Presented by the Asbestos and Mass Tort Litigation Practice Group

Can Testing Gene Mutations Help in Defending Mesothelioma Claims?

If you have ever watched television, you have surely seen a commercial from a plaintiff’s firm proclaiming: “Mesothelioma is caused by asbestos exposure. If you or a family member suffers from mesothelioma, you may be entitled to financial compensation.” However, these advertisements are misleading. As advances in genetics research are made, it has become clear that occupational asbestos exposure is not the only potential cause of mesothelioma. In fact, in at least 20 to 30% of mesothelioma diagnoses, occupational asbestos exposure has nothing to do with the diagnosis. As information on other potential causes of mesothelioma increases, large payouts by industrial defendants on these cases are no longer a foregone conclusion.

Let’s start with a basic scientific overview. Mesothelioma is a type of cancer that occurs in the thin layer of tissue that covers the majority of your internal organs, i.e., your mesothelium. There are several types of mesothelioma: pleural mesothelioma (mesothelioma that affects the tissue that surrounds the lungs); peritoneal mesothelioma (mesothelioma that affects the tissue in the abdomen); pericardial mesothelioma (mesothelioma that affects the tissue around the heart); and tunica vaginalis mesothelioma (mesothelioma that affects the tissue around the testicles). Mesothelioma occurs when the DNA in cells is damaged. DNA is the chemical in our cells that makes up our genes. Genes are the instructions for how our cells function, and we inherit our genes from our parents.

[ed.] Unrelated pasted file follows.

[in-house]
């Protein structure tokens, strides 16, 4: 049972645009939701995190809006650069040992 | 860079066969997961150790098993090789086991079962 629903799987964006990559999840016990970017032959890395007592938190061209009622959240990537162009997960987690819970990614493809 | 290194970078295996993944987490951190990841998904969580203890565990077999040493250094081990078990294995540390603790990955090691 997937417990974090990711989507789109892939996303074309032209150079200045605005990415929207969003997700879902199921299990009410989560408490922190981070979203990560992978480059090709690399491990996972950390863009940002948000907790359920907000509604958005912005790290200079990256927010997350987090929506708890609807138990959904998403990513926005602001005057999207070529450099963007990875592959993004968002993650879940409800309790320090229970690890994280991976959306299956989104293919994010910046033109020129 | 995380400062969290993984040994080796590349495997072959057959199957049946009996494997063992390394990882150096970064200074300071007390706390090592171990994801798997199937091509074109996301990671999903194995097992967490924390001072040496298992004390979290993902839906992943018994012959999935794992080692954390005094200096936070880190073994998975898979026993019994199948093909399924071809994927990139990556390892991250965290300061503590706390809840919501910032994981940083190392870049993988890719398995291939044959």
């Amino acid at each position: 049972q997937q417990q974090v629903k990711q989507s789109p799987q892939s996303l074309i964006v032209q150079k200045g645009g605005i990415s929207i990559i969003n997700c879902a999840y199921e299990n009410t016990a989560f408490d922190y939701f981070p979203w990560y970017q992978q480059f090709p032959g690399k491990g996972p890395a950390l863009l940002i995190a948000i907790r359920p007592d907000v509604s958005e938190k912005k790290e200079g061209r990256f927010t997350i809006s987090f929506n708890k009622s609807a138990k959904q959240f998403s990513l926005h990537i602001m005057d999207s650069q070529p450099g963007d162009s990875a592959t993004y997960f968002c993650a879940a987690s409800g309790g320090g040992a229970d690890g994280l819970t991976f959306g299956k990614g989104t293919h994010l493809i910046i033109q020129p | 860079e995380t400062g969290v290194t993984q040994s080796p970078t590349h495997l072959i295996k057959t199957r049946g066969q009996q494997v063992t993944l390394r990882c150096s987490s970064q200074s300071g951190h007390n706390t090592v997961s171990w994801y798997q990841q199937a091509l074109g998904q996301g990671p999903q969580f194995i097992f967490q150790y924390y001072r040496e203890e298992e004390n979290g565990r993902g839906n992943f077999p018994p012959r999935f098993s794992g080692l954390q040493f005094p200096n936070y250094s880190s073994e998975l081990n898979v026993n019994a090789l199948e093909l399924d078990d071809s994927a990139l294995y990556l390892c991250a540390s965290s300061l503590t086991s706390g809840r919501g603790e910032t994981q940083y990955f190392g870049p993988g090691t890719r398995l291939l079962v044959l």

Consequently, it makes sense in that our genes play a role in whether or not we are predisposed to various cancers, including mesothelioma. For instance, BAP1 tumor predisposition syndrome is caused by mutations in the BAP1 gene. BAP1 is an important “good” gene, which suppresses tumors, and every human has two copies of this gene: one from their father and one from their mother. BAP1 gene mutations have been found in the genes of patients with mesothelioma, in addition to various other types of cancer. P16 deletions also are a possible feature of the genes of patients with malignant mesothelioma; in fact, this deletion occurs in up to 80% of pleural mesothelioma cases and approximately 25% of peritoneal mesothelioma cases. It can be expounded from this that some people with no industrial asbestos exposure whatsoever, but with certain gene mutations, are more predisposed to developing mesothelioma than others who do not have the same genes. Likewise, many individuals with a large amount of occupational exposure to asbestos never develop mesothelioma, likely because they do not have any gene mutations.